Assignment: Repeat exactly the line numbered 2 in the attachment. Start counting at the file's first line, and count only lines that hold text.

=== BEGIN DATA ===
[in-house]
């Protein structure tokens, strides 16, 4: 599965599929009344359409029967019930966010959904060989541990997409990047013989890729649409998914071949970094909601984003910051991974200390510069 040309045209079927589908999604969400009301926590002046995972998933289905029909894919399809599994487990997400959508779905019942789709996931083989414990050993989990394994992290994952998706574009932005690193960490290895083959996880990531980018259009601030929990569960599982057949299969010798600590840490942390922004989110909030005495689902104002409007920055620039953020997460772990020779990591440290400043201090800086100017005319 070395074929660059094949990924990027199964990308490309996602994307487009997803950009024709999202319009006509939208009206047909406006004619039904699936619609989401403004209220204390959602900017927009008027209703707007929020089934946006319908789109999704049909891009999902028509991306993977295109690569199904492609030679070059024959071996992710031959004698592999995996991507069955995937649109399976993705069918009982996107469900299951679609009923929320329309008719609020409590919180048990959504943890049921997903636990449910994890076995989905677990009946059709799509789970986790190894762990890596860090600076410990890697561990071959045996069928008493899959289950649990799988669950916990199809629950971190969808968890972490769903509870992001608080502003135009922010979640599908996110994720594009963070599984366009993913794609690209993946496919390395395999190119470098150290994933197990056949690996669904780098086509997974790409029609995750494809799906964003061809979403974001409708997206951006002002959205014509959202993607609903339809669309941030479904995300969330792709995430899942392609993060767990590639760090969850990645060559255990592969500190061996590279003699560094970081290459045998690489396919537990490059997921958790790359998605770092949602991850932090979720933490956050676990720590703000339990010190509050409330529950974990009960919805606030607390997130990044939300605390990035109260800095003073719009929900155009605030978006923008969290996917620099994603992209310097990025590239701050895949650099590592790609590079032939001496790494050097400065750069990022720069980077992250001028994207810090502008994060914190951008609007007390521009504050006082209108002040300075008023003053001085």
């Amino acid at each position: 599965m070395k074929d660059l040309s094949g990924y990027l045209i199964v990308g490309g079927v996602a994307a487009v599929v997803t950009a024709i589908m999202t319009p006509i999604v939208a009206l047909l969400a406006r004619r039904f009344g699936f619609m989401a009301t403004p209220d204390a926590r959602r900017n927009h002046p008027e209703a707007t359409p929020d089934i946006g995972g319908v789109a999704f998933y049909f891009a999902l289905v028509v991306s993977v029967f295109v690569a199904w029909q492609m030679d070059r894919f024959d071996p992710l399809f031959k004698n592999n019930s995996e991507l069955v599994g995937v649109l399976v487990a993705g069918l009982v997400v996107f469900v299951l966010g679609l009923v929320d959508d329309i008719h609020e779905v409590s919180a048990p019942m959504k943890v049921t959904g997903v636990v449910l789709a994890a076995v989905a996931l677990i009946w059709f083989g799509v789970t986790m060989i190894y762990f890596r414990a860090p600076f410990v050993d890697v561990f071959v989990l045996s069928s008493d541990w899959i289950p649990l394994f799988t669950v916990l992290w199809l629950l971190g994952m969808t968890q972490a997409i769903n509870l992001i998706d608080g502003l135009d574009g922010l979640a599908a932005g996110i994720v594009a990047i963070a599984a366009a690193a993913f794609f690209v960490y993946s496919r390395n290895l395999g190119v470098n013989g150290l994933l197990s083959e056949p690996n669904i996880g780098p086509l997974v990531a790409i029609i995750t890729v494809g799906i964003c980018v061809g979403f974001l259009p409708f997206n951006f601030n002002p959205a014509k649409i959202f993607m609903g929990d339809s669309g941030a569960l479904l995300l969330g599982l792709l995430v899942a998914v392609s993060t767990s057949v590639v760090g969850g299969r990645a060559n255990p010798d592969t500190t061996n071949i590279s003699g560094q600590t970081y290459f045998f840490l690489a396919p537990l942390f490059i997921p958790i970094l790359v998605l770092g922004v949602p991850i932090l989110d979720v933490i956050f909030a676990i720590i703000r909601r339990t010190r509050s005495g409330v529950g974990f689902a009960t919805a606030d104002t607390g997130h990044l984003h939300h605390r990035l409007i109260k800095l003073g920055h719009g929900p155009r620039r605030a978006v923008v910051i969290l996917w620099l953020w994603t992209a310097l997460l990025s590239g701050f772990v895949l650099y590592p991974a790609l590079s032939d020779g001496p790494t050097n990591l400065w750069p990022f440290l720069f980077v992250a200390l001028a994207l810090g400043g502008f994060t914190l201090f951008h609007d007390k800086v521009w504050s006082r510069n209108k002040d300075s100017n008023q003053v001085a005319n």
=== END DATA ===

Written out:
């Protein structure tokens, strides 16, 4: 599965599929009344359409029967019930966010959904060989541990997409990047013989890729649409998914071949970094909601984003910051991974200390510069 040309045209079927589908999604969400009301926590002046995972998933289905029909894919399809599994487990997400959508779905019942789709996931083989414990050993989990394994992290994952998706574009932005690193960490290895083959996880990531980018259009601030929990569960599982057949299969010798600590840490942390922004989110909030005495689902104002409007920055620039953020997460772990020779990591440290400043201090800086100017005319 070395074929660059094949990924990027199964990308490309996602994307487009997803950009024709999202319009006509939208009206047909406006004619039904699936619609989401403004209220204390959602900017927009008027209703707007929020089934946006319908789109999704049909891009999902028509991306993977295109690569199904492609030679070059024959071996992710031959004698592999995996991507069955995937649109399976993705069918009982996107469900299951679609009923929320329309008719609020409590919180048990959504943890049921997903636990449910994890076995989905677990009946059709799509789970986790190894762990890596860090600076410990890697561990071959045996069928008493899959289950649990799988669950916990199809629950971190969808968890972490769903509870992001608080502003135009922010979640599908996110994720594009963070599984366009993913794609690209993946496919390395395999190119470098150290994933197990056949690996669904780098086509997974790409029609995750494809799906964003061809979403974001409708997206951006002002959205014509959202993607609903339809669309941030479904995300969330792709995430899942392609993060767990590639760090969850990645060559255990592969500190061996590279003699560094970081290459045998690489396919537990490059997921958790790359998605770092949602991850932090979720933490956050676990720590703000339990010190509050409330529950974990009960919805606030607390997130990044939300605390990035109260800095003073719009929900155009605030978006923008969290996917620099994603992209310097990025590239701050895949650099590592790609590079032939001496790494050097400065750069990022720069980077992250001028994207810090502008994060914190951008609007007390521009504050006082209108002040300075008023003053001085």